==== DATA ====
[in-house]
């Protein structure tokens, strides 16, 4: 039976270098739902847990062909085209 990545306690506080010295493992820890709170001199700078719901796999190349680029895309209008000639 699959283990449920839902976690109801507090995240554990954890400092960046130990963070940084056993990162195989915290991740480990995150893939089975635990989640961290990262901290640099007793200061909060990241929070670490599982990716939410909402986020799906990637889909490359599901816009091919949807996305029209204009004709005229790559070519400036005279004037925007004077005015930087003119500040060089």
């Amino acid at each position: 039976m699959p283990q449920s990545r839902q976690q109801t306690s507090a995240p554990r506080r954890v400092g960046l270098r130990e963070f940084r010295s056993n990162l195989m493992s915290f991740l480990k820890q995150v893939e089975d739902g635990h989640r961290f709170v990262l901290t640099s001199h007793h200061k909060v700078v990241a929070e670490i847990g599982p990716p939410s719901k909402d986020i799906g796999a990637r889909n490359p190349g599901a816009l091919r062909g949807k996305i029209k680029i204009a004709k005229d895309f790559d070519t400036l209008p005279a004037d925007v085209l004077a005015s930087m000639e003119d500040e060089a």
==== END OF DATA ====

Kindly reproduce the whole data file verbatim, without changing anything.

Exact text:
[in-house]
């Protein structure tokens, strides 16, 4: 039976270098739902847990062909085209 990545306690506080010295493992820890709170001199700078719901796999190349680029895309209008000639 699959283990449920839902976690109801507090995240554990954890400092960046130990963070940084056993990162195989915290991740480990995150893939089975635990989640961290990262901290640099007793200061909060990241929070670490599982990716939410909402986020799906990637889909490359599901816009091919949807996305029209204009004709005229790559070519400036005279004037925007004077005015930087003119500040060089």
């Amino acid at each position: 039976m699959p283990q449920s990545r839902q976690q109801t306690s507090a995240p554990r506080r954890v400092g960046l270098r130990e963070f940084r010295s056993n990162l195989m493992s915290f991740l480990k820890q995150v893939e089975d739902g635990h989640r961290f709170v990262l901290t640099s001199h007793h200061k909060v700078v990241a929070e670490i847990g599982p990716p939410s719901k909402d986020i799906g796999a990637r889909n490359p190349g599901a816009l091919r062909g949807k996305i029209k680029i204009a004709k005229d895309f790559d070519t400036l209008p005279a004037d925007v085209l004077a005015s930087m000639e003119d500040e060089a």